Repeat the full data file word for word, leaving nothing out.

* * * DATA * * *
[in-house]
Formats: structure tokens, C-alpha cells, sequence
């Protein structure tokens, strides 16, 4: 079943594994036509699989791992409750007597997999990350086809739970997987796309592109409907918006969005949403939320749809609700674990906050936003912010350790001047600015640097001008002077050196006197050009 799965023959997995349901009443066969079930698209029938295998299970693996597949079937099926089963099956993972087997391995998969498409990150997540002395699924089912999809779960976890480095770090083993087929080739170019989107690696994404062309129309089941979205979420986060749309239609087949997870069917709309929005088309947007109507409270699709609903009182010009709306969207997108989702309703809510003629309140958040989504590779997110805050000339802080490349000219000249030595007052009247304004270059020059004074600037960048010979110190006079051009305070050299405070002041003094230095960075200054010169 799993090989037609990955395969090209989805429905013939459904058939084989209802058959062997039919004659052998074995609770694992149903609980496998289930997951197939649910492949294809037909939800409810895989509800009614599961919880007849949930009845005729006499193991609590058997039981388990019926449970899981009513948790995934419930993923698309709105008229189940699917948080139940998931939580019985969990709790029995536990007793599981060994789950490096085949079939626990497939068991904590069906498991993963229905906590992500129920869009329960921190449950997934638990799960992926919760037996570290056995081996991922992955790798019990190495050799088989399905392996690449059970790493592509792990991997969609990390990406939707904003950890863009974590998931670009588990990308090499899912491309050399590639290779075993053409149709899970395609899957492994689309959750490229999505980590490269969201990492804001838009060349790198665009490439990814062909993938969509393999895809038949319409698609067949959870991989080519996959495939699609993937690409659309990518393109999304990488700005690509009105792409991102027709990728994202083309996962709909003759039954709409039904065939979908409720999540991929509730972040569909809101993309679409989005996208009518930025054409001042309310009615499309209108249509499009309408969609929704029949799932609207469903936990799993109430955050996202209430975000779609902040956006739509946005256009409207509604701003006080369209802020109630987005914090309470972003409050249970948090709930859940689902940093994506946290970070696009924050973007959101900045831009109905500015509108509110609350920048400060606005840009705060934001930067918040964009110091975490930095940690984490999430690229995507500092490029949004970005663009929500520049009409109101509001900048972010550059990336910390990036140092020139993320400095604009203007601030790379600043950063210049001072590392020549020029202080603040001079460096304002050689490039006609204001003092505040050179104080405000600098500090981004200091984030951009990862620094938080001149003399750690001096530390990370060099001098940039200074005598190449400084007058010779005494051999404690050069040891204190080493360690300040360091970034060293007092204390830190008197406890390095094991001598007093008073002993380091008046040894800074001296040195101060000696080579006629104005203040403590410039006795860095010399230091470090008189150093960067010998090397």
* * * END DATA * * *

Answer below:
[in-house]
Formats: structure tokens, C-alpha cells, sequence
């Protein structure tokens, strides 16, 4: 079943594994036509699989791992409750007597997999990350086809739970997987796309592109409907918006969005949403939320749809609700674990906050936003912010350790001047600015640097001008002077050196006197050009 799965023959997995349901009443066969079930698209029938295998299970693996597949079937099926089963099956993972087997391995998969498409990150997540002395699924089912999809779960976890480095770090083993087929080739170019989107690696994404062309129309089941979205979420986060749309239609087949997870069917709309929005088309947007109507409270699709609903009182010009709306969207997108989702309703809510003629309140958040989504590779997110805050000339802080490349000219000249030595007052009247304004270059020059004074600037960048010979110190006079051009305070050299405070002041003094230095960075200054010169 799993090989037609990955395969090209989805429905013939459904058939084989209802058959062997039919004659052998074995609770694992149903609980496998289930997951197939649910492949294809037909939800409810895989509800009614599961919880007849949930009845005729006499193991609590058997039981388990019926449970899981009513948790995934419930993923698309709105008229189940699917948080139940998931939580019985969990709790029995536990007793599981060994789950490096085949079939626990497939068991904590069906498991993963229905906590992500129920869009329960921190449950997934638990799960992926919760037996570290056995081996991922992955790798019990190495050799088989399905392996690449059970790493592509792990991997969609990390990406939707904003950890863009974590998931670009588990990308090499899912491309050399590639290779075993053409149709899970395609899957492994689309959750490229999505980590490269969201990492804001838009060349790198665009490439990814062909993938969509393999895809038949319409698609067949959870991989080519996959495939699609993937690409659309990518393109999304990488700005690509009105792409991102027709990728994202083309996962709909003759039954709409039904065939979908409720999540991929509730972040569909809101993309679409989005996208009518930025054409001042309310009615499309209108249509499009309408969609929704029949799932609207469903936990799993109430955050996202209430975000779609902040956006739509946005256009409207509604701003006080369209802020109630987005914090309470972003409050249970948090709930859940689902940093994506946290970070696009924050973007959101900045831009109905500015509108509110609350920048400060606005840009705060934001930067918040964009110091975490930095940690984490999430690229995507500092490029949004970005663009929500520049009409109101509001900048972010550059990336910390990036140092020139993320400095604009203007601030790379600043950063210049001072590392020549020029202080603040001079460096304002050689490039006609204001003092505040050179104080405000600098500090981004200091984030951009990862620094938080001149003399750690001096530390990370060099001098940039200074005598190449400084007058010779005494051999404690050069040891204190080493360690300040360091970034060293007092204390830190008197406890390095094991001598007093008073002993380091008046040894800074001296040195101060000696080579006629104005203040403590410039006795860095010399230091470090008189150093960067010998090397």